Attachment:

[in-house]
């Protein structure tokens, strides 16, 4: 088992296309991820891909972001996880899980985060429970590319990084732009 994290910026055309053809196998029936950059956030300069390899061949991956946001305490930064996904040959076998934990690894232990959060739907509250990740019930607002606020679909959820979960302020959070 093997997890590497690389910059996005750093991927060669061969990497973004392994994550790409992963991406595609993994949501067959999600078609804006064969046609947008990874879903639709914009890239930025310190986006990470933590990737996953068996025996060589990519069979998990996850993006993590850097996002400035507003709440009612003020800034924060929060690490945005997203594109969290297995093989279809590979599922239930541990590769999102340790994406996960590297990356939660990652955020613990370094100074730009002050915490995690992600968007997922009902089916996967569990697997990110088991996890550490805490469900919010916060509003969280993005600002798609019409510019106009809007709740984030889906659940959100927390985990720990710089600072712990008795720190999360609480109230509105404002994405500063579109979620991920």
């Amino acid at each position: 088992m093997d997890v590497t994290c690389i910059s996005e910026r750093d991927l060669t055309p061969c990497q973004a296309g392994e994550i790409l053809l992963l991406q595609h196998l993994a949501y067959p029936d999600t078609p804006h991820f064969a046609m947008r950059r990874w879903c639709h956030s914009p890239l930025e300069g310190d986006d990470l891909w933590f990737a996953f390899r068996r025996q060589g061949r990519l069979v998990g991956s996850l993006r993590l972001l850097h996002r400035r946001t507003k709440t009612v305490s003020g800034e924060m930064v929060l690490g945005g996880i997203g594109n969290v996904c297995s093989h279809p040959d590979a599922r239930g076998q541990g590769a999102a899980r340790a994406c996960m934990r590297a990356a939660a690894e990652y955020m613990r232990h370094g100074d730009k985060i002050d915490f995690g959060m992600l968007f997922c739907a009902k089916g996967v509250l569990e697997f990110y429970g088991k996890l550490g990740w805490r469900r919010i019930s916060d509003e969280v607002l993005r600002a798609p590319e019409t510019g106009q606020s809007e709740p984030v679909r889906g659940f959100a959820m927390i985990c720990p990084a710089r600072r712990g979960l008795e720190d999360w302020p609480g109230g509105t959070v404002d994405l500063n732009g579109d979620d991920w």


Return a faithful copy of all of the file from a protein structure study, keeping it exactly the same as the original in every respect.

[in-house]
């Protein structure tokens, strides 16, 4: 088992296309991820891909972001996880899980985060429970590319990084732009 994290910026055309053809196998029936950059956030300069390899061949991956946001305490930064996904040959076998934990690894232990959060739907509250990740019930607002606020679909959820979960302020959070 093997997890590497690389910059996005750093991927060669061969990497973004392994994550790409992963991406595609993994949501067959999600078609804006064969046609947008990874879903639709914009890239930025310190986006990470933590990737996953068996025996060589990519069979998990996850993006993590850097996002400035507003709440009612003020800034924060929060690490945005997203594109969290297995093989279809590979599922239930541990590769999102340790994406996960590297990356939660990652955020613990370094100074730009002050915490995690992600968007997922009902089916996967569990697997990110088991996890550490805490469900919010916060509003969280993005600002798609019409510019106009809007709740984030889906659940959100927390985990720990710089600072712990008795720190999360609480109230509105404002994405500063579109979620991920």
């Amino acid at each position: 088992m093997d997890v590497t994290c690389i910059s996005e910026r750093d991927l060669t055309p061969c990497q973004a296309g392994e994550i790409l053809l992963l991406q595609h196998l993994a949501y067959p029936d999600t078609p804006h991820f064969a046609m947008r950059r990874w879903c639709h956030s914009p890239l930025e300069g310190d986006d990470l891909w933590f990737a996953f390899r068996r025996q060589g061949r990519l069979v998990g991956s996850l993006r993590l972001l850097h996002r400035r946001t507003k709440t009612v305490s003020g800034e924060m930064v929060l690490g945005g996880i997203g594109n969290v996904c297995s093989h279809p040959d590979a599922r239930g076998q541990g590769a999102a899980r340790a994406c996960m934990r590297a990356a939660a690894e990652y955020m613990r232990h370094g100074d730009k985060i002050d915490f995690g959060m992600l968007f997922c739907a009902k089916g996967v509250l569990e697997f990110y429970g088991k996890l550490g990740w805490r469900r919010i019930s916060d509003e969280v607002l993005r600002a798609p590319e019409t510019g106009q606020s809007e709740p984030v679909r889906g659940f959100a959820m927390i985990c720990p990084a710089r600072r712990g979960l008795e720190d999360w302020p609480g109230g509105t959070v404002d994405l500063n732009g579109d979620d991920w």